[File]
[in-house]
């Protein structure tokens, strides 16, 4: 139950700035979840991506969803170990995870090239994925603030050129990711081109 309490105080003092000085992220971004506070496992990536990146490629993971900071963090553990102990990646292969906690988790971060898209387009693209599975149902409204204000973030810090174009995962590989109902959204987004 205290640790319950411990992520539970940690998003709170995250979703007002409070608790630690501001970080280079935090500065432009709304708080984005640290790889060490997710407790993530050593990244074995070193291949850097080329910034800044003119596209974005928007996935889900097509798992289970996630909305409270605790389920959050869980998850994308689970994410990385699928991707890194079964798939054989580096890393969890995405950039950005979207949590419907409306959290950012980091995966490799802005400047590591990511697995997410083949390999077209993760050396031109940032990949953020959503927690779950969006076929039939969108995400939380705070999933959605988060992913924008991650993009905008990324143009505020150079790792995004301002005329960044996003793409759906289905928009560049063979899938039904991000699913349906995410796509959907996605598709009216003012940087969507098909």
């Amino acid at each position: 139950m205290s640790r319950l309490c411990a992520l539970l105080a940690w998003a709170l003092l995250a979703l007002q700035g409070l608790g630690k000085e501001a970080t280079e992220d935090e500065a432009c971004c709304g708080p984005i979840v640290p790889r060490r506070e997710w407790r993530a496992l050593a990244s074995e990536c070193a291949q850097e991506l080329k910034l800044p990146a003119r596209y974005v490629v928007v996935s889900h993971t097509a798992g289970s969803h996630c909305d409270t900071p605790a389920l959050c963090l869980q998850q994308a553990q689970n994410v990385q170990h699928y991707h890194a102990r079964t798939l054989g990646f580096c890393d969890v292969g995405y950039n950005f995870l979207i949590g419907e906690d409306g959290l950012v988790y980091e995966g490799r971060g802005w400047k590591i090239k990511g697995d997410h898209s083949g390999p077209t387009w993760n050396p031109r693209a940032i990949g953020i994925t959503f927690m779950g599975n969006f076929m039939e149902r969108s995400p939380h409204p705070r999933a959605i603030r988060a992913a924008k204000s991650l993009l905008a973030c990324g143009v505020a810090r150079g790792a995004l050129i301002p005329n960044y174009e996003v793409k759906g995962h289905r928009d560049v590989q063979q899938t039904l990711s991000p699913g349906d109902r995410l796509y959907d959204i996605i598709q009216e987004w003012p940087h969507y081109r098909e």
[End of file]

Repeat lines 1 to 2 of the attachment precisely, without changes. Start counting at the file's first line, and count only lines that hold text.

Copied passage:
[in-house]
């Protein structure tokens, strides 16, 4: 139950700035979840991506969803170990995870090239994925603030050129990711081109 309490105080003092000085992220971004506070496992990536990146490629993971900071963090553990102990990646292969906690988790971060898209387009693209599975149902409204204000973030810090174009995962590989109902959204987004 205290640790319950411990992520539970940690998003709170995250979703007002409070608790630690501001970080280079935090500065432009709304708080984005640290790889060490997710407790993530050593990244074995070193291949850097080329910034800044003119596209974005928007996935889900097509798992289970996630909305409270605790389920959050869980998850994308689970994410990385699928991707890194079964798939054989580096890393969890995405950039950005979207949590419907409306959290950012980091995966490799802005400047590591990511697995997410083949390999077209993760050396031109940032990949953020959503927690779950969006076929039939969108995400939380705070999933959605988060992913924008991650993009905008990324143009505020150079790792995004301002005329960044996003793409759906289905928009560049063979899938039904991000699913349906995410796509959907996605598709009216003012940087969507098909």